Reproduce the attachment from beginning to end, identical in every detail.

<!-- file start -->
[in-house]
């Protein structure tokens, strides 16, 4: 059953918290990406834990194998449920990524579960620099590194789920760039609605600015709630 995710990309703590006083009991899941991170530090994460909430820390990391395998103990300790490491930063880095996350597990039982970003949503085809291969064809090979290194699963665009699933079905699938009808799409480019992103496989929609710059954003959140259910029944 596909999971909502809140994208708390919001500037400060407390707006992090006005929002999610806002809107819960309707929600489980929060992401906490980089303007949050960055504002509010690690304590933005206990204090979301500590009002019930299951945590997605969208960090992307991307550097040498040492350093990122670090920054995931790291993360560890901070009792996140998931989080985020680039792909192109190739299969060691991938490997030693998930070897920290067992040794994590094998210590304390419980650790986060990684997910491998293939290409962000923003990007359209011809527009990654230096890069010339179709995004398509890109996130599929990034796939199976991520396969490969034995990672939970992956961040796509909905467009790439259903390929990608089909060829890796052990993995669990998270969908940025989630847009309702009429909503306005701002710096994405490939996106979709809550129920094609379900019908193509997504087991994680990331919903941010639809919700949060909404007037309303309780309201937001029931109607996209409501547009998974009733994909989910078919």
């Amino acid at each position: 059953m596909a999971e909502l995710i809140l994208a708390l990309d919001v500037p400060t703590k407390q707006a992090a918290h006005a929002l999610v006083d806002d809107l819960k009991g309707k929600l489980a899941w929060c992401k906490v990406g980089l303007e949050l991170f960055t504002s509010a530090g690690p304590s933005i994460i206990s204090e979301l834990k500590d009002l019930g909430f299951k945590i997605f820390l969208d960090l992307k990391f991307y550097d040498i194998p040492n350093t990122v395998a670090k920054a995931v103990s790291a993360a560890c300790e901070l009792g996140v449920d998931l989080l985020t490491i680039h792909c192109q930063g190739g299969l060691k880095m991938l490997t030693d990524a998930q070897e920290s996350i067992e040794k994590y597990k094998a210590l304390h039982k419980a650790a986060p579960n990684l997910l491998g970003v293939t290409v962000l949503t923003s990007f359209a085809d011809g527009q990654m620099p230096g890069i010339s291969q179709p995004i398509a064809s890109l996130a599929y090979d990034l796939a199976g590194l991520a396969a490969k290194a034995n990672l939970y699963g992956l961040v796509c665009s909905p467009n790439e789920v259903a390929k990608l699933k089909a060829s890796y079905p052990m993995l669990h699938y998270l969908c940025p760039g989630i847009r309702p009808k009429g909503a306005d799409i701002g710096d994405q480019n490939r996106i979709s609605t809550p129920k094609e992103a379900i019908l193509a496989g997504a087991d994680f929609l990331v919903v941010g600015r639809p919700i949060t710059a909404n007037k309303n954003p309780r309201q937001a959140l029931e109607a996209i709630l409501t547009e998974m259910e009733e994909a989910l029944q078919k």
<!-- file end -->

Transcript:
[in-house]
């Protein structure tokens, strides 16, 4: 059953918290990406834990194998449920990524579960620099590194789920760039609605600015709630 995710990309703590006083009991899941991170530090994460909430820390990391395998103990300790490491930063880095996350597990039982970003949503085809291969064809090979290194699963665009699933079905699938009808799409480019992103496989929609710059954003959140259910029944 596909999971909502809140994208708390919001500037400060407390707006992090006005929002999610806002809107819960309707929600489980929060992401906490980089303007949050960055504002509010690690304590933005206990204090979301500590009002019930299951945590997605969208960090992307991307550097040498040492350093990122670090920054995931790291993360560890901070009792996140998931989080985020680039792909192109190739299969060691991938490997030693998930070897920290067992040794994590094998210590304390419980650790986060990684997910491998293939290409962000923003990007359209011809527009990654230096890069010339179709995004398509890109996130599929990034796939199976991520396969490969034995990672939970992956961040796509909905467009790439259903390929990608089909060829890796052990993995669990998270969908940025989630847009309702009429909503306005701002710096994405490939996106979709809550129920094609379900019908193509997504087991994680990331919903941010639809919700949060909404007037309303309780309201937001029931109607996209409501547009998974009733994909989910078919």
């Amino acid at each position: 059953m596909a999971e909502l995710i809140l994208a708390l990309d919001v500037p400060t703590k407390q707006a992090a918290h006005a929002l999610v006083d806002d809107l819960k009991g309707k929600l489980a899941w929060c992401k906490v990406g980089l303007e949050l991170f960055t504002s509010a530090g690690p304590s933005i994460i206990s204090e979301l834990k500590d009002l019930g909430f299951k945590i997605f820390l969208d960090l992307k990391f991307y550097d040498i194998p040492n350093t990122v395998a670090k920054a995931v103990s790291a993360a560890c300790e901070l009792g996140v449920d998931l989080l985020t490491i680039h792909c192109q930063g190739g299969l060691k880095m991938l490997t030693d990524a998930q070897e920290s996350i067992e040794k994590y597990k094998a210590l304390h039982k419980a650790a986060p579960n990684l997910l491998g970003v293939t290409v962000l949503t923003s990007f359209a085809d011809g527009q990654m620099p230096g890069i010339s291969q179709p995004i398509a064809s890109l996130a599929y090979d990034l796939a199976g590194l991520a396969a490969k290194a034995n990672l939970y699963g992956l961040v796509c665009s909905p467009n790439e789920v259903a390929k990608l699933k089909a060829s890796y079905p052990m993995l669990h699938y998270l969908c940025p760039g989630i847009r309702p009808k009429g909503a306005d799409i701002g710096d994405q480019n490939r996106i979709s609605t809550p129920k094609e992103a379900i019908l193509a496989g997504a087991d994680f929609l990331v919903v941010g600015r639809p919700i949060t710059a909404n007037k309303n954003p309780r309201q937001a959140l029931e109607a996209i709630l409501t547009e998974m259910e009733e994909a989910l029944q078919k």